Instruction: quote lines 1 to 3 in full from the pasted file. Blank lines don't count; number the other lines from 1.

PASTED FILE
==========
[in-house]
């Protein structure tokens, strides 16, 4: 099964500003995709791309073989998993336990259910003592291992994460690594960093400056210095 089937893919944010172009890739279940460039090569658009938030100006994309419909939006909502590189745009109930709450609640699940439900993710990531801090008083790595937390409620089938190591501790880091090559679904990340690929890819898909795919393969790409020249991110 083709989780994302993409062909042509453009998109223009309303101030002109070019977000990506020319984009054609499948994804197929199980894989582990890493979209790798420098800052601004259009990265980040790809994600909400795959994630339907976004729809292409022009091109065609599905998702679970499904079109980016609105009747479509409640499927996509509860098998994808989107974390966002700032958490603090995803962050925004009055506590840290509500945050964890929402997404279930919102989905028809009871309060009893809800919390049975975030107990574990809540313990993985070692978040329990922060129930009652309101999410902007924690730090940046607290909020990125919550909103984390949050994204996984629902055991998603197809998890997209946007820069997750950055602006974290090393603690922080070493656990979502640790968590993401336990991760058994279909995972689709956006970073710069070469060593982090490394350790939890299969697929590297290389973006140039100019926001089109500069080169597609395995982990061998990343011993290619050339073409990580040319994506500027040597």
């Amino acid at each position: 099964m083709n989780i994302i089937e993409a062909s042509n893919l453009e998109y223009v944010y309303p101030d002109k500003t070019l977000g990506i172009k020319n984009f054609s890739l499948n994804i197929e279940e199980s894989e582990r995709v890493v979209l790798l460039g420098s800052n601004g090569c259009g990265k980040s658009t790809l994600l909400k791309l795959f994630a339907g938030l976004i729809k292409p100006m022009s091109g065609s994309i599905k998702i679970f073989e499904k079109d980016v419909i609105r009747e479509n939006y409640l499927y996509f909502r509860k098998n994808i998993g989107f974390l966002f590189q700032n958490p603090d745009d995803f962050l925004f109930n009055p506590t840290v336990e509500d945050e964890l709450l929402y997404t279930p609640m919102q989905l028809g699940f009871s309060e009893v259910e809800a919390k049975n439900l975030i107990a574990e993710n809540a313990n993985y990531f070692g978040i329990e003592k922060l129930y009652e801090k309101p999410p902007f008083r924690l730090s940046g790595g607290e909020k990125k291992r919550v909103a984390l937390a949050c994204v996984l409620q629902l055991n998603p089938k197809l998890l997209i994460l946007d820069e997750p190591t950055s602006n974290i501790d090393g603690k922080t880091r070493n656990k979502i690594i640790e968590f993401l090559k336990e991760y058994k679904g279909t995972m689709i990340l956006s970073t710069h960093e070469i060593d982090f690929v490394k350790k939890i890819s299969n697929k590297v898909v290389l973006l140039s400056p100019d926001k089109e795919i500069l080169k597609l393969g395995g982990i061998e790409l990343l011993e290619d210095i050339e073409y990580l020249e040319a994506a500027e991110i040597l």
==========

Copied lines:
[in-house]
């Protein structure tokens, strides 16, 4: 099964500003995709791309073989998993336990259910003592291992994460690594960093400056210095 089937893919944010172009890739279940460039090569658009938030100006994309419909939006909502590189745009109930709450609640699940439900993710990531801090008083790595937390409620089938190591501790880091090559679904990340690929890819898909795919393969790409020249991110 083709989780994302993409062909042509453009998109223009309303101030002109070019977000990506020319984009054609499948994804197929199980894989582990890493979209790798420098800052601004259009990265980040790809994600909400795959994630339907976004729809292409022009091109065609599905998702679970499904079109980016609105009747479509409640499927996509509860098998994808989107974390966002700032958490603090995803962050925004009055506590840290509500945050964890929402997404279930919102989905028809009871309060009893809800919390049975975030107990574990809540313990993985070692978040329990922060129930009652309101999410902007924690730090940046607290909020990125919550909103984390949050994204996984629902055991998603197809998890997209946007820069997750950055602006974290090393603690922080070493656990979502640790968590993401336990991760058994279909995972689709956006970073710069070469060593982090490394350790939890299969697929590297290389973006140039100019926001089109500069080169597609395995982990061998990343011993290619050339073409990580040319994506500027040597």
């Amino acid at each position: 099964m083709n989780i994302i089937e993409a062909s042509n893919l453009e998109y223009v944010y309303p101030d002109k500003t070019l977000g990506i172009k020319n984009f054609s890739l499948n994804i197929e279940e199980s894989e582990r995709v890493v979209l790798l460039g420098s800052n601004g090569c259009g990265k980040s658009t790809l994600l909400k791309l795959f994630a339907g938030l976004i729809k292409p100006m022009s091109g065609s994309i599905k998702i679970f073989e499904k079109d980016v419909i609105r009747e479509n939006y409640l499927y996509f909502r509860k098998n994808i998993g989107f974390l966002f590189q700032n958490p603090d745009d995803f962050l925004f109930n009055p506590t840290v336990e509500d945050e964890l709450l929402y997404t279930p609640m919102q989905l028809g699940f009871s309060e009893v259910e809800a919390k049975n439900l975030i107990a574990e993710n809540a313990n993985y990531f070692g978040i329990e003592k922060l129930y009652e801090k309101p999410p902007f008083r924690l730090s940046g790595g607290e909020k990125k291992r919550v909103a984390l937390a949050c994204v996984l409620q629902l055991n998603p089938k197809l998890l997209i994460l946007d820069e997750p190591t950055s602006n974290i501790d090393g603690k922080t880091r070493n656990k979502i690594i640790e968590f993401l090559k336990e991760y058994k679904g279909t995972m689709i990340l956006s970073t710069h960093e070469i060593d982090f690929v490394k350790k939890i890819s299969n697929k590297v898909v290389l973006l140039s400056p100019d926001k089109e795919i500069l080169k597609l393969g395995g982990i061998e790409l990343l011993e290619d210095i050339e073409y990580l020249e040319a994506a500027e991110i040597l």